…You know I’m all about feedback, right? You know this is YOUR blog, and I’ll write about whatever you need?
Well – my stats tracker thingy tells me somebody ended up on Coming Back Home by Googling “PTSD + Freeze response”.
And I thought, Huh – I don’t really have a good article on that. I mean, if I was Random Google Person, I’d be a little disappointed.
So – good suggestion, Random Google Person! This post is for you!
If you recall from previous discussions, PTSD is basically a survival reflex stuck in a loop with no off switch. This reflex has three parts, depending on what kind of threat you’re up against:
– fight is where you respond to a threat by beating up on it. Military training works to strengthen this part of your survival reflex.
– flight is where you run for the hills to get away from the threat.
– freeze is what you do when neither of the above is an option.
In this post, we’re going to discuss the freeze response, the way it happens in the face of an actual threat. Next post, we’ll talk about dissociation, which is what happens when the “freeze” reaction gets stuck, like in PTSD or dissociative disorder.
It’s like this: imagine a goldfish.
It’s in a fishbowl. The cat just jumped on the table and stuck his paw into the bowl. What’s the fishy gonna do?
He’s can’t fight off the cat, and he can’t run away, because he’s in a fishbowl. Poor little fishy. The cat is about to enjoy some fresh sushi.
So – what does the fish do? He freezes; freezing helps him feel less pain, both physically and emotionally.
Freezing might feel like time has slowed down; like what’s happening isn’t real; or like he isn’t really there. The goldfish might feel like he’s floating above his body, watching the cat enjoy his sushi.
Feeling this way is a normal reaction to a situation of extreme, life-threatening danger, where you can’t fight and can’t get away.
If you’re a goldfish who’s about to get eaten by a cat, feeling like you’re floating above your body and the whole thing is not really happening is less terrifying, which is why our reflex is built this way.
But – suppose just as the cat is scooping up the goldfish, someone comes along and screams, startling the cat. Poor little fishy lives, but is scarred by this near-death experience: he might get stuck in this “freeze” reaction. He might end up with severe PTSD, and symptoms that we call dissociation. We’ll talk a bit more about that in the next post.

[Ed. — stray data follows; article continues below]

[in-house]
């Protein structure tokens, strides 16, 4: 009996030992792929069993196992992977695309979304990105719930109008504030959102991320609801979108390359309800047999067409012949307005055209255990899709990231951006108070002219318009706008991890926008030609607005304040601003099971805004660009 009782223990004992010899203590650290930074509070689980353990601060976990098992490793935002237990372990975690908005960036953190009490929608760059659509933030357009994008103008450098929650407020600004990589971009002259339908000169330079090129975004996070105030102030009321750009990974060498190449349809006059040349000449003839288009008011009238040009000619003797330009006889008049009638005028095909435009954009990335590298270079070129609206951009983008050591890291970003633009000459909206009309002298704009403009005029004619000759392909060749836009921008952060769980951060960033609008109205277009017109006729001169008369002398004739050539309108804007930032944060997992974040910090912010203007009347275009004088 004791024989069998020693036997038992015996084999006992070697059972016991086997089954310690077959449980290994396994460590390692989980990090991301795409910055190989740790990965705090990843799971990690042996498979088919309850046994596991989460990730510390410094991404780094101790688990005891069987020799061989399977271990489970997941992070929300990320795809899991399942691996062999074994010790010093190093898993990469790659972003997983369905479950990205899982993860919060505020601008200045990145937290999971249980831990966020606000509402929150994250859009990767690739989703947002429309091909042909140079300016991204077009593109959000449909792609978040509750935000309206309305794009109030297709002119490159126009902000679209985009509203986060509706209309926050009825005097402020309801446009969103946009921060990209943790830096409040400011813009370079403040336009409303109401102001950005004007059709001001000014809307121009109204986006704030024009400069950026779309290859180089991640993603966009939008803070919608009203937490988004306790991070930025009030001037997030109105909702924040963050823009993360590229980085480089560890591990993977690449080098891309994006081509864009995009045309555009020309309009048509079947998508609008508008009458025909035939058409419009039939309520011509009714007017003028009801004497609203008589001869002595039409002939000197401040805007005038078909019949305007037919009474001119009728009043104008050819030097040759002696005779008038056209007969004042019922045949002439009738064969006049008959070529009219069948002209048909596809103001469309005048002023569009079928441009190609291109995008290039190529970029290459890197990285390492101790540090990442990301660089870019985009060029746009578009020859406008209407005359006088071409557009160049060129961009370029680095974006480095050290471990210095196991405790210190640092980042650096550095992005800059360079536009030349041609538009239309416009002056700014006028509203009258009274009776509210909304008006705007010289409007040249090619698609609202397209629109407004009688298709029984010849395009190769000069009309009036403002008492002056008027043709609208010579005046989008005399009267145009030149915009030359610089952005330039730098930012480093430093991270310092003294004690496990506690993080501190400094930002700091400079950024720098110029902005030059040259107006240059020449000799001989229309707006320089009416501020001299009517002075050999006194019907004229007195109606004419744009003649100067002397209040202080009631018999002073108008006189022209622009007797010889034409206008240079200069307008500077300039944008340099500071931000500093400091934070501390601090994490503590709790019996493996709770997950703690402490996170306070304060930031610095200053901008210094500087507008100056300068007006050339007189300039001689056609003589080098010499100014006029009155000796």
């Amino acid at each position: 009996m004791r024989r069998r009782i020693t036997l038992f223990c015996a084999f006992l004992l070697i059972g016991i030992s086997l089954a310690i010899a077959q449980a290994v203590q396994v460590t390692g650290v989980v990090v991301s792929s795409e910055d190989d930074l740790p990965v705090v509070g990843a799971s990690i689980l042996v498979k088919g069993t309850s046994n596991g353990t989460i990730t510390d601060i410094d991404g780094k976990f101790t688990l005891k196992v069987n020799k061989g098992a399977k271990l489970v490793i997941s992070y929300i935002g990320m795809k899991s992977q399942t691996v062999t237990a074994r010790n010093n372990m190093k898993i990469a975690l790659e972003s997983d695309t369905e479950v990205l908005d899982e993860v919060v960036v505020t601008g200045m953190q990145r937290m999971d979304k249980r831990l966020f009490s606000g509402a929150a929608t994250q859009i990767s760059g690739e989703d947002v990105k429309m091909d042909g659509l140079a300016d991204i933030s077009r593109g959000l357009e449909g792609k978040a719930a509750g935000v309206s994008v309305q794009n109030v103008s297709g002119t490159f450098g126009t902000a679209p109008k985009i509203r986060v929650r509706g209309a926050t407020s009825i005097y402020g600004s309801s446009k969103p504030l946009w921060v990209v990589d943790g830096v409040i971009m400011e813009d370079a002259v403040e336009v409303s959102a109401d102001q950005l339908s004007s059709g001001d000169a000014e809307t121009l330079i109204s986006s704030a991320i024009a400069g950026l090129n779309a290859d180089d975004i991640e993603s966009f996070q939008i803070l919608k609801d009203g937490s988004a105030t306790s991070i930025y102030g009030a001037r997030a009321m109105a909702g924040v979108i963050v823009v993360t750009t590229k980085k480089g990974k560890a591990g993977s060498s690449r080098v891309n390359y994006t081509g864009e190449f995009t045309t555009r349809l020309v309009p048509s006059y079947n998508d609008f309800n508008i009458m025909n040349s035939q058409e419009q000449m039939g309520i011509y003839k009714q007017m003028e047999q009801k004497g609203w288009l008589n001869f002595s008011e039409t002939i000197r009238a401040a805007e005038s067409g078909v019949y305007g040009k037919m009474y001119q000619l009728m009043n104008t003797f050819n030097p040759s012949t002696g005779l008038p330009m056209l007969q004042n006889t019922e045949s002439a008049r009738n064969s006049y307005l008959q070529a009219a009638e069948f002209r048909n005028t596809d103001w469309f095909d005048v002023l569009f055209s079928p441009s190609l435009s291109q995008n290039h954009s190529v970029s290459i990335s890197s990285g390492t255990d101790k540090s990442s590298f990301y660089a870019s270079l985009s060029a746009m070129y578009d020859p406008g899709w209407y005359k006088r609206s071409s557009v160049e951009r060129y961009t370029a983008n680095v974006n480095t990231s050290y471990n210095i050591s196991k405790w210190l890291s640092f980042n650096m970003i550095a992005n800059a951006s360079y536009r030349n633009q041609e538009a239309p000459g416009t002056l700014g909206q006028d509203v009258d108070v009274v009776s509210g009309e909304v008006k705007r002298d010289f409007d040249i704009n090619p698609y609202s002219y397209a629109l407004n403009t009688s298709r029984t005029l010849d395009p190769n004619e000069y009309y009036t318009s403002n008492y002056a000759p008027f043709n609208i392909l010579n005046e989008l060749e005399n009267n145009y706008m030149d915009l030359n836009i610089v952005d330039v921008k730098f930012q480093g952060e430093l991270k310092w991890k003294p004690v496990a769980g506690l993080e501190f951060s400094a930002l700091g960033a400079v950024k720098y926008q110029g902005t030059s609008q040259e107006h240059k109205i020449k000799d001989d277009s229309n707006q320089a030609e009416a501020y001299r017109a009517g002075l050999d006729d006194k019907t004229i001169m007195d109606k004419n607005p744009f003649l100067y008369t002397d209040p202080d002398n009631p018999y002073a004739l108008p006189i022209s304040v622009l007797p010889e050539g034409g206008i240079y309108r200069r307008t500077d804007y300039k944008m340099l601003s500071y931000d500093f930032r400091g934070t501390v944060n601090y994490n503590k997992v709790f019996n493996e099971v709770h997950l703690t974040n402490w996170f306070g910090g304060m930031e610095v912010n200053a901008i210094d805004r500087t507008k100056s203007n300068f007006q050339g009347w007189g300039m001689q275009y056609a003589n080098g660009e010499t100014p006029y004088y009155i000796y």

I’d love to have you share your thoughts, comments, and questions. If you do post a comment, please don’t give specific details of your trauma – these may be triggering to another reader. If you’d like to offer criticism, I’ll take it – I know I’m not perfect, and I’m always willing to learn. If you do offer criticism though, I’d really appreciate it if you could do so constructively (ie., no name-calling, please). Thanks…
~ Dr. Dee Rajska, C. Psych.
*Fine print: Please feel free to share the link to this blog wherever you think it might be helpful! Reading this blog is a good start, but it’s no substitute for professional help. It takes a different kind of courage to admit to yourself that you’re struggling. PTSD is not a sign of failure – it’s a sign that you’ve been through a lot, and have tried to stay strong for too long. If you need help – you’re in some pretty great company. Reach out, and give yourself a chance to feel better.
**Really fine print: The content of Coming Back Home is copyrighted; please feel free to share the link, but do not copy and paste content. Unless otherwise noted, all original photography on Coming Back Home is the copyrighted property of Larry M. Jaipaul; please do not copy images without permission.